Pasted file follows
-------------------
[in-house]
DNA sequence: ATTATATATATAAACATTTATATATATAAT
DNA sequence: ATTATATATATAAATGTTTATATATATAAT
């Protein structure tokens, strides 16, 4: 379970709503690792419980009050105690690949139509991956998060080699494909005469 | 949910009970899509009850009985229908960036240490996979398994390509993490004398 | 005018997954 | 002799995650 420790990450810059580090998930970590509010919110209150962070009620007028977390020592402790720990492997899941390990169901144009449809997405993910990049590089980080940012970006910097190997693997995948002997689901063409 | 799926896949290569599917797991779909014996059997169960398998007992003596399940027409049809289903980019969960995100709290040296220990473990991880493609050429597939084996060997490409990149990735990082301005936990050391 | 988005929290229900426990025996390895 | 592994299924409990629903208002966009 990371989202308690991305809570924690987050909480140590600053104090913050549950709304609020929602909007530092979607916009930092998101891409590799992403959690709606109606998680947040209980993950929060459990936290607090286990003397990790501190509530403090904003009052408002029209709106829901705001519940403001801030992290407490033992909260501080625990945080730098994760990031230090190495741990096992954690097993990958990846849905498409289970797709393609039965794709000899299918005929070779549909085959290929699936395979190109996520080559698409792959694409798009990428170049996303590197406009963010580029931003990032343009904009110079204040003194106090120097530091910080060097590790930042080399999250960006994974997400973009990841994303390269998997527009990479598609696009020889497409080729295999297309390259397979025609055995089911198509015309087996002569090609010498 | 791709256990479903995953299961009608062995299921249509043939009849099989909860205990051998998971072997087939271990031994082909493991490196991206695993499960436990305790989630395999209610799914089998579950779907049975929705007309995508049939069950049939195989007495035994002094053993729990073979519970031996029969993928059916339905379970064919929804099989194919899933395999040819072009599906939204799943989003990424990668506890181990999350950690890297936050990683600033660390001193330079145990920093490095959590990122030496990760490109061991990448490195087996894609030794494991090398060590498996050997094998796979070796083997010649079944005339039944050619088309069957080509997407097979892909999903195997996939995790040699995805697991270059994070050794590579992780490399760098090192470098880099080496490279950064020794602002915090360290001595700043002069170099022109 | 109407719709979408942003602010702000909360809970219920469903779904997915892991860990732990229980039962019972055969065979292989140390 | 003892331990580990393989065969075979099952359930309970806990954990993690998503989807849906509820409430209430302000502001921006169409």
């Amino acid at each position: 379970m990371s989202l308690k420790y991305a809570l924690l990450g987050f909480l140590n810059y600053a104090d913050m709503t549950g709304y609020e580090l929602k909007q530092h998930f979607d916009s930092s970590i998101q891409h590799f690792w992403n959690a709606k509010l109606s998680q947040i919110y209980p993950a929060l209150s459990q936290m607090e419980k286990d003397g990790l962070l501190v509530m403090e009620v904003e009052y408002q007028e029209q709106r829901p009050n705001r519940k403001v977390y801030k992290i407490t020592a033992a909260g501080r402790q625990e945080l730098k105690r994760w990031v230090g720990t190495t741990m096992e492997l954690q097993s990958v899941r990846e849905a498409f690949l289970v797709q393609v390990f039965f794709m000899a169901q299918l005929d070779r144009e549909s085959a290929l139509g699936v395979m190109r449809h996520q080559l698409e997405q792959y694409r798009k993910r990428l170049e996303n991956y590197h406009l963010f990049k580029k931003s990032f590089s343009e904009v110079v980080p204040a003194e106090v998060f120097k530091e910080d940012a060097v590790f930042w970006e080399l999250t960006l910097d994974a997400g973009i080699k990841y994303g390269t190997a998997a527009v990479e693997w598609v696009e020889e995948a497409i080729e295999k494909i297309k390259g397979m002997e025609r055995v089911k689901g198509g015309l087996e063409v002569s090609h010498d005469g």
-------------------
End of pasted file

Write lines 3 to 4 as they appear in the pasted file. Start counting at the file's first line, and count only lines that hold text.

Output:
DNA sequence: ATTATATATATAAATGTTTATATATATAAT
């Protein structure tokens, strides 16, 4: 379970709503690792419980009050105690690949139509991956998060080699494909005469 | 949910009970899509009850009985229908960036240490996979398994390509993490004398 | 005018997954 | 002799995650 420790990450810059580090998930970590509010919110209150962070009620007028977390020592402790720990492997899941390990169901144009449809997405993910990049590089980080940012970006910097190997693997995948002997689901063409 | 799926896949290569599917797991779909014996059997169960398998007992003596399940027409049809289903980019969960995100709290040296220990473990991880493609050429597939084996060997490409990149990735990082301005936990050391 | 988005929290229900426990025996390895 | 592994299924409990629903208002966009 990371989202308690991305809570924690987050909480140590600053104090913050549950709304609020929602909007530092979607916009930092998101891409590799992403959690709606109606998680947040209980993950929060459990936290607090286990003397990790501190509530403090904003009052408002029209709106829901705001519940403001801030992290407490033992909260501080625990945080730098994760990031230090190495741990096992954690097993990958990846849905498409289970797709393609039965794709000899299918005929070779549909085959290929699936395979190109996520080559698409792959694409798009990428170049996303590197406009963010580029931003990032343009904009110079204040003194106090120097530091910080060097590790930042080399999250960006994974997400973009990841994303390269998997527009990479598609696009020889497409080729295999297309390259397979025609055995089911198509015309087996002569090609010498 | 791709256990479903995953299961009608062995299921249509043939009849099989909860205990051998998971072997087939271990031994082909493991490196991206695993499960436990305790989630395999209610799914089998579950779907049975929705007309995508049939069950049939195989007495035994002094053993729990073979519970031996029969993928059916339905379970064919929804099989194919899933395999040819072009599906939204799943989003990424990668506890181990999350950690890297936050990683600033660390001193330079145990920093490095959590990122030496990760490109061991990448490195087996894609030794494991090398060590498996050997094998796979070796083997010649079944005339039944050619088309069957080509997407097979892909999903195997996939995790040699995805697991270059994070050794590579992780490399760098090192470098880099080496490279950064020794602002915090360290001595700043002069170099022109 | 109407719709979408942003602010702000909360809970219920469903779904997915892991860990732990229980039962019972055969065979292989140390 | 003892331990580990393989065969075979099952359930309970806990954990993690998503989807849906509820409430209430302000502001921006169409």